ABSTRACT

In order to stimulate product development and innovation in the pharmaceutical industry, the United States Congress in 1984 enacted Title II of the Drug Price Competition and Patent Term Restoration Act (Public Law 98-417), also known as the Hatch-Waxman Act. One goal of the Hatch-Waxman Act was to extend patent life to compensate patent holders for a portion of the patent term lost while awaiting review of the safety and efficacy of the product by the Federal Drug Administration. Influenced by the United States, the European Union (EU) introduced legislation in 1992 offering the possibility for a patent holder to apply for an additional time of protection as compensation for the regulatory delays caused by marketing authorization procedures. This additional time period of protection is granted in the form of a Supplementary Protection Certificate (SPC), governed by an EU Regulation.1 As the subject matter protected by the SPC, the product is defined as “the active ingredient or combination of active ingredients of a medicinal product.”2 The term product within the context of the SPC Regulation is an independent term which cannot be equated with the patented invention or marketing authorization.3 The product for which the SPC is sought must be protected by a basic patent in force,4 which is also a condition for patent term extension in the United States.5 The interpretation of product and its relation to the patent in force is a central condition to determine if a certificate may be granted.6 There has been divergence in the application of this condition by the national courts and a stream of requests for preliminary rulings. Legal uncertainty in interpretation remains due to the lack of clear guidance from the Court of Justice of the European Union (hereinafter “CJEU”). This article examines the material condition of the SPC Regulation requiring that a product be protected by a basic patent, from its origin in the United States to the legislation and institutions of the European Union, in order to investigate rules as an institutional phenomenon. Do the issues of interpretation with Article 3(a) of the SPC Regulation arise at the fault of the borrowed material legal solution itself, or do they occur from transplanting the solution from its native environment into a new legal system? The answer as the reader will discover is both.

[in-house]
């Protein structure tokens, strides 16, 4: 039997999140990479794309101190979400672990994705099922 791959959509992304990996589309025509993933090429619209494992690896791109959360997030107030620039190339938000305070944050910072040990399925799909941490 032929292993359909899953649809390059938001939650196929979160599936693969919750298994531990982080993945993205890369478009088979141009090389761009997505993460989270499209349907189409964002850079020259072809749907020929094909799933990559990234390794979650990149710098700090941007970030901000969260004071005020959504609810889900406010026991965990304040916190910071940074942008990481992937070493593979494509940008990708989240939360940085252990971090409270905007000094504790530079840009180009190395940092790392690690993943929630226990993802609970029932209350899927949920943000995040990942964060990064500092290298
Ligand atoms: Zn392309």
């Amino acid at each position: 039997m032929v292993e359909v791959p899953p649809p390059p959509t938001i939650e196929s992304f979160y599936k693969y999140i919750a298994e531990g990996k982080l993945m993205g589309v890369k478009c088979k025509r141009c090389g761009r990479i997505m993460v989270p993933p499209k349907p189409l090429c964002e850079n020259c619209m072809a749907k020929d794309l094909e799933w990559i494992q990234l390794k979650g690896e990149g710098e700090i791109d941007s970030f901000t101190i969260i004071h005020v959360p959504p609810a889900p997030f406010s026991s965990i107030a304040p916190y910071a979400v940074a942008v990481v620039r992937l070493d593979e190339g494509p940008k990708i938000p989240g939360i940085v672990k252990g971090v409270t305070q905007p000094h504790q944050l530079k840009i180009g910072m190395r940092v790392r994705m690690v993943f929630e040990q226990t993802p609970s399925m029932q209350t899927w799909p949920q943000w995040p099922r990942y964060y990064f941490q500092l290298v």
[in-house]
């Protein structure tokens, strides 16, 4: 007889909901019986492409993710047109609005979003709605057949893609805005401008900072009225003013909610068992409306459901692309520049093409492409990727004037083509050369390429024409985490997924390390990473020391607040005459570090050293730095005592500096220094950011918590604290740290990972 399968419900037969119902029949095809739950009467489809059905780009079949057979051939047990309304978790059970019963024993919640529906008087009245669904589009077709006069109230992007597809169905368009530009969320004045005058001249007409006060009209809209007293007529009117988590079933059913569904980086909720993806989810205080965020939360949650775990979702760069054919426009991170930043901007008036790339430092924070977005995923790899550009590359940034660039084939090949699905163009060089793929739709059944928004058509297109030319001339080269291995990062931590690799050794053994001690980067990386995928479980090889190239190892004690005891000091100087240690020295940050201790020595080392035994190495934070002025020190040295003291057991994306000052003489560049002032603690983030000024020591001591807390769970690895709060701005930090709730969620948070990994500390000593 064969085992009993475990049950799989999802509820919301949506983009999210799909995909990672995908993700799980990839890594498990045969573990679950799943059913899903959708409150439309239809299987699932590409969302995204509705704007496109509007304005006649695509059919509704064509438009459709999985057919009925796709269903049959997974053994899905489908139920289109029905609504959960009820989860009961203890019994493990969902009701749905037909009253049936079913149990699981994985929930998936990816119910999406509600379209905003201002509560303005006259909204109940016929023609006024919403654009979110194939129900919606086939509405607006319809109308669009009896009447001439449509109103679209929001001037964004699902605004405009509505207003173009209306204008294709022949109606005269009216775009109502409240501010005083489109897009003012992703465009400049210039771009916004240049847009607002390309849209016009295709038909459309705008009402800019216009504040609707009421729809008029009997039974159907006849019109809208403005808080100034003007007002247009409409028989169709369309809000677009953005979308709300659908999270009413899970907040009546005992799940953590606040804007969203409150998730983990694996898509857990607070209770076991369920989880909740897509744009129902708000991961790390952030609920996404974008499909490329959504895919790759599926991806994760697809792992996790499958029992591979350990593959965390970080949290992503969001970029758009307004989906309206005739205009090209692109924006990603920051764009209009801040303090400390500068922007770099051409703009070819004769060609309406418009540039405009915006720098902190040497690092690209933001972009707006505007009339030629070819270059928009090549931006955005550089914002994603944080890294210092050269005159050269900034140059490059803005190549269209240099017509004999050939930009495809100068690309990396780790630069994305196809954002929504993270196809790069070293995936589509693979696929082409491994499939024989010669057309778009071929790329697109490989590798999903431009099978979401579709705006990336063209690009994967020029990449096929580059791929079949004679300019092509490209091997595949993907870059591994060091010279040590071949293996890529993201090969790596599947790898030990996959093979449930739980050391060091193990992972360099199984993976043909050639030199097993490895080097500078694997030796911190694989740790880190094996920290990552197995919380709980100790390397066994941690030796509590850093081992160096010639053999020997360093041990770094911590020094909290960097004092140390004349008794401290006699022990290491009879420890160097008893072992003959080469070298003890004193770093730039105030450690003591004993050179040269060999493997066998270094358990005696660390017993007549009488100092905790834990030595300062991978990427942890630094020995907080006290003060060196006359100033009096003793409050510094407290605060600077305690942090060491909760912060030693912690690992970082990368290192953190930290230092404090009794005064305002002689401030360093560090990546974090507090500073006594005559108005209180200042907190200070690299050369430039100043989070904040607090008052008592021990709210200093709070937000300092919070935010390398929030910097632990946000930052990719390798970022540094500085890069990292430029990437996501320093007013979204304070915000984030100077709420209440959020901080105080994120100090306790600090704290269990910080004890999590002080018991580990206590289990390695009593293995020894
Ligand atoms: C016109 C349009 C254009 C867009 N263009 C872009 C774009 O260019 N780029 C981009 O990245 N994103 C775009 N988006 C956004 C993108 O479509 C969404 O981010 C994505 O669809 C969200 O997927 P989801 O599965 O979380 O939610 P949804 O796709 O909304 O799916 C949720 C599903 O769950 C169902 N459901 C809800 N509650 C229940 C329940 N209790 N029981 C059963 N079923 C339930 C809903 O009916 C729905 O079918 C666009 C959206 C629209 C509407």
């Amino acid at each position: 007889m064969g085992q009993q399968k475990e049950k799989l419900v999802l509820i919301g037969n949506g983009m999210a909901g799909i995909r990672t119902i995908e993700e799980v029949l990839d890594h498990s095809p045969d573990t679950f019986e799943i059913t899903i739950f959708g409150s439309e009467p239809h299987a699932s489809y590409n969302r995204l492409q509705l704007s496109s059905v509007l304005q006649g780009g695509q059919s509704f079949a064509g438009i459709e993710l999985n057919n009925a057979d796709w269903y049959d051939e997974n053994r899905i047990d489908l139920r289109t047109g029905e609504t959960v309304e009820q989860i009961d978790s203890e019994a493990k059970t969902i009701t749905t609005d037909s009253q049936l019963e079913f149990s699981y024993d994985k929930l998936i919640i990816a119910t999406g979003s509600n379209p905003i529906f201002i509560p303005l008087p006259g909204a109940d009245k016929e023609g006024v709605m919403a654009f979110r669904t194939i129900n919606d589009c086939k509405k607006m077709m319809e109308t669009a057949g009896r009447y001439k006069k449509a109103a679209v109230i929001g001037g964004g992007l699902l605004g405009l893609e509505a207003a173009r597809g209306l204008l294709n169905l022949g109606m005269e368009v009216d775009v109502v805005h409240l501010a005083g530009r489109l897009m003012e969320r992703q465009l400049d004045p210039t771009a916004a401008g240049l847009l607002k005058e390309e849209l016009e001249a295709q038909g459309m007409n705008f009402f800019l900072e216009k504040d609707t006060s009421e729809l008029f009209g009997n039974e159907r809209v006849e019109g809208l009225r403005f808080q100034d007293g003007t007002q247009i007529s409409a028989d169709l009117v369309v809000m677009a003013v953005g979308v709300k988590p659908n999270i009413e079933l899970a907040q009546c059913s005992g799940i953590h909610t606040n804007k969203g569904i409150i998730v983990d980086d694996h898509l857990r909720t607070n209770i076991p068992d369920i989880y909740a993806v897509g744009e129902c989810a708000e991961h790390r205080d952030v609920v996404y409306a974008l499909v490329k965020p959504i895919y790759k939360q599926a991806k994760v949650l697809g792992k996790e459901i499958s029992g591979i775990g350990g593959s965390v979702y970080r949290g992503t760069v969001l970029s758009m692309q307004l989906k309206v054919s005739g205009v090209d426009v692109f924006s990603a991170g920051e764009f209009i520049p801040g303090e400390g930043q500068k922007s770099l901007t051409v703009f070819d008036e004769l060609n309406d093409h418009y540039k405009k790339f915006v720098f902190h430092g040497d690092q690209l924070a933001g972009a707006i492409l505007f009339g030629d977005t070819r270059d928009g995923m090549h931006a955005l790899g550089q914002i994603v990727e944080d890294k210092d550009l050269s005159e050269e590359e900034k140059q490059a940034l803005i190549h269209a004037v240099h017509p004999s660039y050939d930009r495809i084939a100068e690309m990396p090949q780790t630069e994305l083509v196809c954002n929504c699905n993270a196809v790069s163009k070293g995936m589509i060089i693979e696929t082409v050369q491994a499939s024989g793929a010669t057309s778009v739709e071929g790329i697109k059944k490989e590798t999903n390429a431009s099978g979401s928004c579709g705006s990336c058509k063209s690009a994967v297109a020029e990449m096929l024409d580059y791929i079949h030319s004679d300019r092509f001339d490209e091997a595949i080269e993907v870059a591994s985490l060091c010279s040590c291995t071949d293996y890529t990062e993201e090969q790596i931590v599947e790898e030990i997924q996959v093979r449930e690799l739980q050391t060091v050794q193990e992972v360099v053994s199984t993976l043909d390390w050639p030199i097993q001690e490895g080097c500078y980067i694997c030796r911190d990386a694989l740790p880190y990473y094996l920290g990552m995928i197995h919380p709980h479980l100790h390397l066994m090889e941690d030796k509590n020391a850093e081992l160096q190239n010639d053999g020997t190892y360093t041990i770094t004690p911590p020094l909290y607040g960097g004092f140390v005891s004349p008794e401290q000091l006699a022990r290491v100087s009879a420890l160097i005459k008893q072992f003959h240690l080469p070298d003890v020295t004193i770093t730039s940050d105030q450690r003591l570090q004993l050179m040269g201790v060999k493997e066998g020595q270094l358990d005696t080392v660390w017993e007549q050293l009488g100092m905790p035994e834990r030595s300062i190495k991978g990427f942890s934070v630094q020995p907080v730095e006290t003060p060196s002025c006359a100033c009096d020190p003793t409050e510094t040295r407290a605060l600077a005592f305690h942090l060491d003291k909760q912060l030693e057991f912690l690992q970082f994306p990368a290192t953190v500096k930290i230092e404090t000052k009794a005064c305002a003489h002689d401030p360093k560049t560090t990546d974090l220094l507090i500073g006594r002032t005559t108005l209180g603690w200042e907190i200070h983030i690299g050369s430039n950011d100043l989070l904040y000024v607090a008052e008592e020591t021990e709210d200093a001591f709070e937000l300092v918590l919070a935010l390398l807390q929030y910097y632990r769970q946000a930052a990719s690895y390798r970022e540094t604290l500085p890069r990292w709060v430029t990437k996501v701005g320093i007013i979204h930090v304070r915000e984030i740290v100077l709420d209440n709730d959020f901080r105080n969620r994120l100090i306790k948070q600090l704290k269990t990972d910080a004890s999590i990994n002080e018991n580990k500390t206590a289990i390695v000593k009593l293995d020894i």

1.Regulation (EC) No 469/2009 of the European Parliament and of the Council of 6 May 2009 concerning the supplementary protection certificate for medicinal products (hereinafter “SPC Regulation”).
2.SPC Regulation, article 1(b).